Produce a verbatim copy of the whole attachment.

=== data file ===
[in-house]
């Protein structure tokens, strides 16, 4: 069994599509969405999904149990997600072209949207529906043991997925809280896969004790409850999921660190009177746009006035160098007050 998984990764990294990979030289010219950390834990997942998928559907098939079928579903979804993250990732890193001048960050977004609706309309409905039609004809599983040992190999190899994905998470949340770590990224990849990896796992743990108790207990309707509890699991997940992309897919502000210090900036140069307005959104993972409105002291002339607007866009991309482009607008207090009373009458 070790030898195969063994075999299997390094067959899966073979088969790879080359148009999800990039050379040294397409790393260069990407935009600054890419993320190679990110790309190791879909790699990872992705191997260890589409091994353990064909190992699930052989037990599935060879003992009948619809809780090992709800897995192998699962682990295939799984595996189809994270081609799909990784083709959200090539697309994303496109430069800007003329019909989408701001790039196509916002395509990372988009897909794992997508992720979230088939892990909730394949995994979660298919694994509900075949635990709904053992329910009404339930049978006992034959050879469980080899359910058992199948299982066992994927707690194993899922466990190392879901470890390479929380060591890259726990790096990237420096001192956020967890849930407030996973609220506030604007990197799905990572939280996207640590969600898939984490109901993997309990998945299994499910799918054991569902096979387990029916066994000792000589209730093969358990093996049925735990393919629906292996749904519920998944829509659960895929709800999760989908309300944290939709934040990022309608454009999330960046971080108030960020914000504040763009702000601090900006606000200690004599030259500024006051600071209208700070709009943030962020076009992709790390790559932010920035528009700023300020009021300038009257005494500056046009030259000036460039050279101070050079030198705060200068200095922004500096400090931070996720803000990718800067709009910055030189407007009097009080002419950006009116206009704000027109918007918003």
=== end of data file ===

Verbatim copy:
[in-house]
């Protein structure tokens, strides 16, 4: 069994599509969405999904149990997600072209949207529906043991997925809280896969004790409850999921660190009177746009006035160098007050 998984990764990294990979030289010219950390834990997942998928559907098939079928579903979804993250990732890193001048960050977004609706309309409905039609004809599983040992190999190899994905998470949340770590990224990849990896796992743990108790207990309707509890699991997940992309897919502000210090900036140069307005959104993972409105002291002339607007866009991309482009607008207090009373009458 070790030898195969063994075999299997390094067959899966073979088969790879080359148009999800990039050379040294397409790393260069990407935009600054890419993320190679990110790309190791879909790699990872992705191997260890589409091994353990064909190992699930052989037990599935060879003992009948619809809780090992709800897995192998699962682990295939799984595996189809994270081609799909990784083709959200090539697309994303496109430069800007003329019909989408701001790039196509916002395509990372988009897909794992997508992720979230088939892990909730394949995994979660298919694994509900075949635990709904053992329910009404339930049978006992034959050879469980080899359910058992199948299982066992994927707690194993899922466990190392879901470890390479929380060591890259726990790096990237420096001192956020967890849930407030996973609220506030604007990197799905990572939280996207640590969600898939984490109901993997309990998945299994499910799918054991569902096979387990029916066994000792000589209730093969358990093996049925735990393919629906292996749904519920998944829509659960895929709800999760989908309300944290939709934040990022309608454009999330960046971080108030960020914000504040763009702000601090900006606000200690004599030259500024006051600071209208700070709009943030962020076009992709790390790559932010920035528009700023300020009021300038009257005494500056046009030259000036460039050279101070050079030198705060200068200095922004500096400090931070996720803000990718800067709009910055030189407007009097009080002419950006009116206009704000027109918007918003």